Around the world, public health measures to cope with Covid-19 -- like social distancing and lockdowns -- have set an extraordinary precedent. It appears that to save thousands, even millions, of lives, people are prepared to accept serious limitations on their traditional freedoms.

The journal Bioethics has published an extraordinarily controversial article which explores whether this precedent could be applicable to abortion.

The direct target of the authors is Judith Jarvis Thompson’s famous argument in support of abortion. Most contemporary philosophers do not regard the foetus as a person; if this is the case, then abortion seems unproblematic. But Jarvis Thompson asked people to imagine that a famous violinist was tethered to a woman for nine months without her consent, depending for his life on her blood supply. Surely she would be justified in cutting herself loose. Similarly, she said, even if a foetus is a human person, a woman is not obliged to bring it to term.

Two British philosophers, Bruce P. Blackshaw and Daniel Rodger, ask their readers to accept Jarvis Thompson’s view for a moment. They argue that the utilitarian public health ethics which have justified severe curtailing of human rights in the pandemic will also justify a prohibition of all abortions.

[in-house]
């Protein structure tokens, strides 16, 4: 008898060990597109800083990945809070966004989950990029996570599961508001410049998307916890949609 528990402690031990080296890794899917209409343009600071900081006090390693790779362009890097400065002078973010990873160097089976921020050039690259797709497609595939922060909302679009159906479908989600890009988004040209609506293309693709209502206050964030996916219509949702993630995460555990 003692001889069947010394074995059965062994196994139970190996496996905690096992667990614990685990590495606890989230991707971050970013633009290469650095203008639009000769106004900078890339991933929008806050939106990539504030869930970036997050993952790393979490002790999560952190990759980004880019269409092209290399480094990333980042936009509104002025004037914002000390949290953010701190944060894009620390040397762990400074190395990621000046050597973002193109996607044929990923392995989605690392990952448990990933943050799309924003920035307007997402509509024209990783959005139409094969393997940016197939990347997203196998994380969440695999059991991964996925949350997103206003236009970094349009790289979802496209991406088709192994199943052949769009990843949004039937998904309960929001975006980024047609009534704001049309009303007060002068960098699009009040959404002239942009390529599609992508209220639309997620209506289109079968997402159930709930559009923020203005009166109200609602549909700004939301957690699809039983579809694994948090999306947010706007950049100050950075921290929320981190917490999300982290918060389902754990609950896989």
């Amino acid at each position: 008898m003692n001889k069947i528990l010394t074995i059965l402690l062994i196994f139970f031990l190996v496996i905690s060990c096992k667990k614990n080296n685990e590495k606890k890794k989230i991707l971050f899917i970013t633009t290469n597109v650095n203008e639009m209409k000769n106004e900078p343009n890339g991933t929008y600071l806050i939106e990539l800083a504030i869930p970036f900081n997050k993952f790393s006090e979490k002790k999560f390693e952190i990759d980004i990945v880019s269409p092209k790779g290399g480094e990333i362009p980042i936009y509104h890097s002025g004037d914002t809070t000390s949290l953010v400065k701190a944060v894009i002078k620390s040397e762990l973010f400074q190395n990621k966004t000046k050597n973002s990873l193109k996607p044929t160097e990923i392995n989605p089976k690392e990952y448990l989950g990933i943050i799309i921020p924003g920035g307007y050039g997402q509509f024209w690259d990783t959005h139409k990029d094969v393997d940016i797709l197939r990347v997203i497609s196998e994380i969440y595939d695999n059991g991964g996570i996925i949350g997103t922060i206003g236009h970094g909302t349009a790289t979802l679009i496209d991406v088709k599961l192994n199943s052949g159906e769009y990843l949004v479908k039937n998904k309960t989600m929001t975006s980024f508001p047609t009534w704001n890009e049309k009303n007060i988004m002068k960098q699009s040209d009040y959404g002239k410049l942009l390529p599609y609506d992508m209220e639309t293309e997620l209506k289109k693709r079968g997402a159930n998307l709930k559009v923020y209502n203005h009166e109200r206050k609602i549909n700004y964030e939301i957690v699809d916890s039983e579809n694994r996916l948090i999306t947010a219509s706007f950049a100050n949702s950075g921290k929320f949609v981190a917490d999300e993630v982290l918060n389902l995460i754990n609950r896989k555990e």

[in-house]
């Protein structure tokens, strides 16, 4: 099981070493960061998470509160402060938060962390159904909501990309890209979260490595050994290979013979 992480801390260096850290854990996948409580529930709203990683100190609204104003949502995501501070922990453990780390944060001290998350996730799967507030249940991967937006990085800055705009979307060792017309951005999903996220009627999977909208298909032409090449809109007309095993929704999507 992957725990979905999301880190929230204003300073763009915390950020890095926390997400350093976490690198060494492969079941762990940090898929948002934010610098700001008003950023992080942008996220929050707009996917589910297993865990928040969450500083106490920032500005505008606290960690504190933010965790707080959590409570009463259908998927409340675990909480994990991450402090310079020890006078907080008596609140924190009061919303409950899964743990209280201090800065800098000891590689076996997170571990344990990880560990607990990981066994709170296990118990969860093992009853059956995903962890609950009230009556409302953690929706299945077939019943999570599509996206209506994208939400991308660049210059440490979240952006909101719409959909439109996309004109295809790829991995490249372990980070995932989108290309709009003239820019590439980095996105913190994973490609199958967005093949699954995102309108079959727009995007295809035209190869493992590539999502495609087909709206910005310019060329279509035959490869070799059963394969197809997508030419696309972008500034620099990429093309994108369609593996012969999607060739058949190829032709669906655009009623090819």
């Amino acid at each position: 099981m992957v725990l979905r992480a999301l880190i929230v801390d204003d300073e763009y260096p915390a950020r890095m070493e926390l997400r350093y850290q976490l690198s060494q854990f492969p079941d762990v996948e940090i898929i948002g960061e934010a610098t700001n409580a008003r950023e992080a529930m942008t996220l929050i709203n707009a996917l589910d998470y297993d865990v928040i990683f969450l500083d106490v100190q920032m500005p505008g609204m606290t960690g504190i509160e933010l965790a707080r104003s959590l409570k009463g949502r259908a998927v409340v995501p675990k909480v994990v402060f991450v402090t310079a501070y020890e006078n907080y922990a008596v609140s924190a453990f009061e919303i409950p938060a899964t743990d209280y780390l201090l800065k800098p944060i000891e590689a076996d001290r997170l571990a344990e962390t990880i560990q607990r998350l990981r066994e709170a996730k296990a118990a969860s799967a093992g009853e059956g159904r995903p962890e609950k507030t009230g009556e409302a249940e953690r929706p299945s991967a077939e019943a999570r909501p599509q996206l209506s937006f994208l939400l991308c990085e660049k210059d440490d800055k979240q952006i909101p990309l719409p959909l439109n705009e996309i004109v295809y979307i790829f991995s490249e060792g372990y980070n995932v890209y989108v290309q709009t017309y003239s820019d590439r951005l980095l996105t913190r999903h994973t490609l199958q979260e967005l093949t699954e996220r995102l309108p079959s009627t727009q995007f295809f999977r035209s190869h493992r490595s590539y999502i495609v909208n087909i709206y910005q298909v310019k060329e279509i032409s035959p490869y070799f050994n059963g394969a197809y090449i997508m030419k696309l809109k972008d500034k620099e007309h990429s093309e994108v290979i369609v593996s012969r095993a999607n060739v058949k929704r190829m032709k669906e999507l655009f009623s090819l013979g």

Their argument works like this. If the foetus is a human person, abortion must be regarded as a global health emergency which is even more serious than Covid-19. There are an estimated 50 million abortions every year -- about the total number of deaths of infants, children and adults from all causes. Deaths from Covid are far lower. They speculate:

… if fetuses were legally recognized as persons by the state, abortion would have to be considered a far more significant public health crisis than the COVID‐19 pandemic in terms of the harm fetuses suffer by being killed. It would justify drastic action to protect this huge and very vulnerable population.